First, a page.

The Tomcat configurations are located in the TOMCAT_HOME/config directory.  Server.xml is the main server config file. Tomcat-users.xml is a list of users and passwords for the system. The default admin password is:admin:password.

The Incident

Now that we know where to look, let’s go over the incident.  A system was discovered to be compromised so I started our IR process. When looking at the processes running, a process was quickly changing its name and running as root.  When looking at the list of open files for the process, I got a hint that tomcat might have something to do with the compromise.

#ps -auxwww

10346 root 20 0 21852 952 212 S 25.9 0.0 7103:14 qymasclksx

#lsof -p 10346

qymasclks 10346 root   DIR 253,6 4096 275525 /usr/share/apache-tomcat-7.0.65/bin

qymasclks 10346 root rtd DIR 253,0 4096 2 /

qymasclks 10346 root txt REG 253,6 619090 3154 /usr/bin/qymasclksx

Lets see if any files have changed in the Tomcat directory recently to get an idea of possible time of compromise. The file in /usr/bin/qymasclksx is being deleted and recreated every few seconds, so that will not be helpful for initial compromise time.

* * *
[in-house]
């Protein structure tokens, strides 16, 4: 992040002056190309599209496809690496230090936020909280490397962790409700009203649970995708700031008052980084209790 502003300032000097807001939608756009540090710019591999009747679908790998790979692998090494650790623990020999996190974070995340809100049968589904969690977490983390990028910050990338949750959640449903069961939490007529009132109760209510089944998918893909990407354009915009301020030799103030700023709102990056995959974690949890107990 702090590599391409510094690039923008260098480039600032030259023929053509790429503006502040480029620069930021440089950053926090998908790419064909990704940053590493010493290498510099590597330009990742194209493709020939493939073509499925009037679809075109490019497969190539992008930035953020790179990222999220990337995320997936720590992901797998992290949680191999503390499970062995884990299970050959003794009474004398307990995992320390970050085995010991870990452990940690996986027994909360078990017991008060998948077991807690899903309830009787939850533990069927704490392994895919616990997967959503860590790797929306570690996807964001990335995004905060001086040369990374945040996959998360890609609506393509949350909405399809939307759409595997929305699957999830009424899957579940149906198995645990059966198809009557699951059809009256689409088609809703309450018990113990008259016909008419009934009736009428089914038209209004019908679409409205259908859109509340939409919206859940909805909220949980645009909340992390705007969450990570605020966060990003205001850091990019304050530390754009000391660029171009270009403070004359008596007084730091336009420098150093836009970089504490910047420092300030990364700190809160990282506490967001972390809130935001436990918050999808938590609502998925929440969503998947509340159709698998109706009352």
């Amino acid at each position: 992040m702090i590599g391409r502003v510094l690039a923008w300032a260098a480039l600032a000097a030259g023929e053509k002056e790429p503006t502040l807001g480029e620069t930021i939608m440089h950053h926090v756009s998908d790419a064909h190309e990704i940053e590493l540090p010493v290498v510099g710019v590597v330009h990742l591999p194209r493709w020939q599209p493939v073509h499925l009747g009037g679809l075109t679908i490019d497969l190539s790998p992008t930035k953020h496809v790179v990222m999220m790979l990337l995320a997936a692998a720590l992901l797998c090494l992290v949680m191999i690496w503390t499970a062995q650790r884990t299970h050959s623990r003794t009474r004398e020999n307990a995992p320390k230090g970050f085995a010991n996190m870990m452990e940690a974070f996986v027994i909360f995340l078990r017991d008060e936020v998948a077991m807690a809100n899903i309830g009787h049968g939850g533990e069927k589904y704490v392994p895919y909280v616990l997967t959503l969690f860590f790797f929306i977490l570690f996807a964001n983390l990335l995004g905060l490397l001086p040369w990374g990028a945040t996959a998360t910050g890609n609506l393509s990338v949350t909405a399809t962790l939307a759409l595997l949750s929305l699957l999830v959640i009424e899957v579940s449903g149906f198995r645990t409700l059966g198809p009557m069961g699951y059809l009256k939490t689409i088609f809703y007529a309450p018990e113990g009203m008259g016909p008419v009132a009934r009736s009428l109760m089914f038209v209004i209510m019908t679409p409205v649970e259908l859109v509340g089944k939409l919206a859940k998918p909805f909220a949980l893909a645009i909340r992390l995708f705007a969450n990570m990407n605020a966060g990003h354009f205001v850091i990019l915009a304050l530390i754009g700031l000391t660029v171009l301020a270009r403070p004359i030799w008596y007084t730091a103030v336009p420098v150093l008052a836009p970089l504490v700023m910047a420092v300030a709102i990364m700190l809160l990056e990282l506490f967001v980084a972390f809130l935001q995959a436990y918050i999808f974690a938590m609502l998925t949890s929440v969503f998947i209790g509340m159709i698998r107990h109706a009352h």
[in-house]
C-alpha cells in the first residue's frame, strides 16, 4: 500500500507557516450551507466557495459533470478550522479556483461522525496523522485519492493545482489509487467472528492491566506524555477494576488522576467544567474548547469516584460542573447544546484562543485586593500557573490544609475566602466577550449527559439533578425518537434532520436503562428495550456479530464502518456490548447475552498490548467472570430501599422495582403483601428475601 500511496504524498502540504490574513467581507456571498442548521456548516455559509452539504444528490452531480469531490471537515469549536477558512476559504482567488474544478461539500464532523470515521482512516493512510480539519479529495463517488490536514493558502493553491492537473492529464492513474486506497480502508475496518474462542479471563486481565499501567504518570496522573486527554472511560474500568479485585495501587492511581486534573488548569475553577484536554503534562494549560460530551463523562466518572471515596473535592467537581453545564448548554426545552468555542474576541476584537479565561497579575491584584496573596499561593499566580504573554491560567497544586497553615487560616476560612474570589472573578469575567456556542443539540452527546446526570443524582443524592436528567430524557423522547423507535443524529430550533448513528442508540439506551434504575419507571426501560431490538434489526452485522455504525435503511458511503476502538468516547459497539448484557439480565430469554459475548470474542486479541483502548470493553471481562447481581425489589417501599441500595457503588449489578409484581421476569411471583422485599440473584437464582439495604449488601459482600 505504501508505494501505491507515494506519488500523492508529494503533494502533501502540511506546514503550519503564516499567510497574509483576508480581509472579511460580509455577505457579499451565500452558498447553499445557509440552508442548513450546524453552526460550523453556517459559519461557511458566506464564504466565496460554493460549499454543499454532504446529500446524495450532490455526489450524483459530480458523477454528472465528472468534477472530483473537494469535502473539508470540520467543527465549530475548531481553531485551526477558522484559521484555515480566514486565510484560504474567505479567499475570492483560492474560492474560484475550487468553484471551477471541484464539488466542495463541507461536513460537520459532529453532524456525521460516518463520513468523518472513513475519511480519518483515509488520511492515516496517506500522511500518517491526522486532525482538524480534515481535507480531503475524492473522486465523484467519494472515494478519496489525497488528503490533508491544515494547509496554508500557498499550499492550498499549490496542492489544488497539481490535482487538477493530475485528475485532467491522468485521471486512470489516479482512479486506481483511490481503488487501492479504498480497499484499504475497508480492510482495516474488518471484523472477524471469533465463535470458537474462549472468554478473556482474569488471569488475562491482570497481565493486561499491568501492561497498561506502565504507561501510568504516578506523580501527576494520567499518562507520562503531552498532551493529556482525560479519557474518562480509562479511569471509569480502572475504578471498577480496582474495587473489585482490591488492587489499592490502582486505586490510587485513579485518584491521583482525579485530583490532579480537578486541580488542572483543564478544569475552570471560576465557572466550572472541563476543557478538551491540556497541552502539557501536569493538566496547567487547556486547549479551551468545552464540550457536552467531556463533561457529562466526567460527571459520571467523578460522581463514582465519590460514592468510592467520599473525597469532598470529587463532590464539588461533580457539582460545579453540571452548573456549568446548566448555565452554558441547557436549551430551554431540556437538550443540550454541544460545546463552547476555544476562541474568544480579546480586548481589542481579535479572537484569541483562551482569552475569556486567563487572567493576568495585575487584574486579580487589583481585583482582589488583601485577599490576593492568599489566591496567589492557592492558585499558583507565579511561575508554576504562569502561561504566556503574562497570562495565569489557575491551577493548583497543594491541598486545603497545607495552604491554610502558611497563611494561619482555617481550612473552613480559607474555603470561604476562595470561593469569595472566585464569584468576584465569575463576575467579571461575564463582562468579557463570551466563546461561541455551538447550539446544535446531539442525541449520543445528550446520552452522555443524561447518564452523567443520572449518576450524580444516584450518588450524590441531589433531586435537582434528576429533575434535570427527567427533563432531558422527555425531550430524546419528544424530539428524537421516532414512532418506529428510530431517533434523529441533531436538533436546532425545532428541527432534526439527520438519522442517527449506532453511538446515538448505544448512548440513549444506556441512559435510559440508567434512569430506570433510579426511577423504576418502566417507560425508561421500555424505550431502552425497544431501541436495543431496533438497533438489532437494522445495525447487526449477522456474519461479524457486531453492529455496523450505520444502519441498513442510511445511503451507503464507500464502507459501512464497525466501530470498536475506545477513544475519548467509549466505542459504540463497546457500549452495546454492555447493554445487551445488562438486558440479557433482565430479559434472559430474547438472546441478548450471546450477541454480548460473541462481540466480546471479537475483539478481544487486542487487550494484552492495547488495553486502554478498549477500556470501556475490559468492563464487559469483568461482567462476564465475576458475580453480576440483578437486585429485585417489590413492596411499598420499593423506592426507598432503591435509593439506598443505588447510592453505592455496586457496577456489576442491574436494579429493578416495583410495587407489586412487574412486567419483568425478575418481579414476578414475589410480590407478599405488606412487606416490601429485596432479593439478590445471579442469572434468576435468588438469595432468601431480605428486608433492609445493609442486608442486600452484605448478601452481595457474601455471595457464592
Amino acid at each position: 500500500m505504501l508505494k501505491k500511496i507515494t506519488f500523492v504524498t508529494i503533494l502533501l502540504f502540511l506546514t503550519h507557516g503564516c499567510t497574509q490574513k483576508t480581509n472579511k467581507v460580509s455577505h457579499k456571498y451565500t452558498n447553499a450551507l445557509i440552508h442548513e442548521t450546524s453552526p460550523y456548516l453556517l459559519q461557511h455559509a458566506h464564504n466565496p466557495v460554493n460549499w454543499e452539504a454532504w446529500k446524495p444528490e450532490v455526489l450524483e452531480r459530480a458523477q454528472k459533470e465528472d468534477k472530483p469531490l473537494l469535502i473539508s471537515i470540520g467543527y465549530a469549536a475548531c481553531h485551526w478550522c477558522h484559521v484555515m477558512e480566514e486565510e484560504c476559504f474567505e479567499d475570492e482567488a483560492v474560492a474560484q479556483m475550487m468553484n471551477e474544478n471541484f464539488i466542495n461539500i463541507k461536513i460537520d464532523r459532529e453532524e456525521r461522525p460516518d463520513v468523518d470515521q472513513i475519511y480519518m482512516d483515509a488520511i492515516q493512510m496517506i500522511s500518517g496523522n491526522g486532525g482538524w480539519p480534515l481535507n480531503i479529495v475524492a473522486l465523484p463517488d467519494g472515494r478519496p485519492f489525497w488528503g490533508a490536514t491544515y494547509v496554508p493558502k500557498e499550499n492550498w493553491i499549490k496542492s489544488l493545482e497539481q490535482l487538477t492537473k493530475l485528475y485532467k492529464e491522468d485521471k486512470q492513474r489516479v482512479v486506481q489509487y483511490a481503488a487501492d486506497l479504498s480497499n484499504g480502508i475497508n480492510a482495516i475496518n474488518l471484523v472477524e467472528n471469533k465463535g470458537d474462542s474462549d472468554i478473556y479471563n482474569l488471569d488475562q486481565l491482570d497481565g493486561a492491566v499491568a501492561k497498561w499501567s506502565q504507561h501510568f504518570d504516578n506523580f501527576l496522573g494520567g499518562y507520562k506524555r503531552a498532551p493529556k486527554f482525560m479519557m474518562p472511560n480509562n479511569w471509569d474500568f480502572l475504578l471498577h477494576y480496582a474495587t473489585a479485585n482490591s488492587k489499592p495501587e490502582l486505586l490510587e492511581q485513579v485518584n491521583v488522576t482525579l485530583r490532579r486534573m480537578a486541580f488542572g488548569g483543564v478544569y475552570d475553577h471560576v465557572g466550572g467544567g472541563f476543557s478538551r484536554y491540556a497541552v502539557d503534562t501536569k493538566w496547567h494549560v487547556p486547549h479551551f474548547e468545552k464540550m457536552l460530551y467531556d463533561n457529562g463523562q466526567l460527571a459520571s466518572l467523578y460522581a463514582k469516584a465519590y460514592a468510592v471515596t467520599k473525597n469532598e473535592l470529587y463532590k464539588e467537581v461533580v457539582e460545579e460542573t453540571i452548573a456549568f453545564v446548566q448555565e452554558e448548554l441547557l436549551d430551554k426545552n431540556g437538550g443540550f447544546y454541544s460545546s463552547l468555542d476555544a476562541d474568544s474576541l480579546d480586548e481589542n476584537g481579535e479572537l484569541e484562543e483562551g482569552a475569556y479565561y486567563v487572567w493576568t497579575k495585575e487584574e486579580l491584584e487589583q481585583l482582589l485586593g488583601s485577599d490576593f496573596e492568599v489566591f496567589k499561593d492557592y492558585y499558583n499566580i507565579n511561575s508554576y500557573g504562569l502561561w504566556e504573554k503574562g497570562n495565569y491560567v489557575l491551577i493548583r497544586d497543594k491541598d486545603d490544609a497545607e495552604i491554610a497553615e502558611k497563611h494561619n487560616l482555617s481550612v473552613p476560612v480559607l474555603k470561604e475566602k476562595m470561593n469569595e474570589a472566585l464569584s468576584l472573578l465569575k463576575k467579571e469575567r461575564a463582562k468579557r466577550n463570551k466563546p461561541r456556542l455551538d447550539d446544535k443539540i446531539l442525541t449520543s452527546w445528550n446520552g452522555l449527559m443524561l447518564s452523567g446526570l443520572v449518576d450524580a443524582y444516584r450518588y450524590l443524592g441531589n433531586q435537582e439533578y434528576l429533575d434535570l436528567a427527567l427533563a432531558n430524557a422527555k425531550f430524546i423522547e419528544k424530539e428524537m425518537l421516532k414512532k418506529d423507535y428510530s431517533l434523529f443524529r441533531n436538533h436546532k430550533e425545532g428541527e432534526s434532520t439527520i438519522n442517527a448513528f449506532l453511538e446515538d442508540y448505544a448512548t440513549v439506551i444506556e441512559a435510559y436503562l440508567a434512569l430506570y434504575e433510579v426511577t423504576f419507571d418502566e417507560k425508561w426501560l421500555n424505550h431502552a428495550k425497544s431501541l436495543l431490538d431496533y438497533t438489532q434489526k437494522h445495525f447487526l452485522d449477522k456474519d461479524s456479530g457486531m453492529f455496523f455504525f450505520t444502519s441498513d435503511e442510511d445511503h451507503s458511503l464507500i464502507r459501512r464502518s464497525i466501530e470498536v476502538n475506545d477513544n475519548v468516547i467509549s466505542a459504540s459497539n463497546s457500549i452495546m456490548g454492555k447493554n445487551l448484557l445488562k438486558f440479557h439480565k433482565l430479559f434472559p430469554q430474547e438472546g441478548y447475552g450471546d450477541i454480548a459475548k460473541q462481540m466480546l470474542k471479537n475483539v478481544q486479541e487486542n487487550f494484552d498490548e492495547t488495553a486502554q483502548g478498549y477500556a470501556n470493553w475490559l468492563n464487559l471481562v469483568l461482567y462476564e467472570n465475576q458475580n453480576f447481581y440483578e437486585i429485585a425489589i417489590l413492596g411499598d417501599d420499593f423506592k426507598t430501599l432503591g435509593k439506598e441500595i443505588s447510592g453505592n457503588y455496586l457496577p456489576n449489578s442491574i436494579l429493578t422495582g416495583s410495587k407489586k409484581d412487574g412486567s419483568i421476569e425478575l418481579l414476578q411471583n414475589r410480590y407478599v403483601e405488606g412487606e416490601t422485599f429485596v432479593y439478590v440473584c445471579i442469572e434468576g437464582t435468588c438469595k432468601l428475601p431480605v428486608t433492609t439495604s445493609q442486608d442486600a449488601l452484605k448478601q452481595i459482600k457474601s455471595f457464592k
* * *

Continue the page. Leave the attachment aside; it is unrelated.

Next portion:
Tue Dec 01 2015 05:58:38,493137,mac.,-rw-r--r--,0,0,0,"/usr/share/apache-tomcat-7.0.65/webapps/eei.war"

Tue Dec 01 2015 05:58:38,69334,.ac.,-rw-r--r--,0,0,0,"/usr/share/apache-tomcat-7.0.65/webapps/eei/a.jsp"


There is a new file eei.war that has been created. Lets take a look at the log files and see what we can get from that time frame.  

#fgrep “Dec 01, 2015” Catalina.out

Dec 01, 2015 5:58:38 AM org.apache.catalina.startup.HostConfig deployWAR

INFO: Deploying web application archive /usr/share/apache-tomcat-7.0.65/webapps/eei.war

Dec 01, 2015 5:58:38 AM org.apache.catalina.startup.HostConfig deployWAR

INFO: Deployment of web application archive /usr/share/apache-tomcat-7.0.65/webapps/eei.war has finished in 118 ms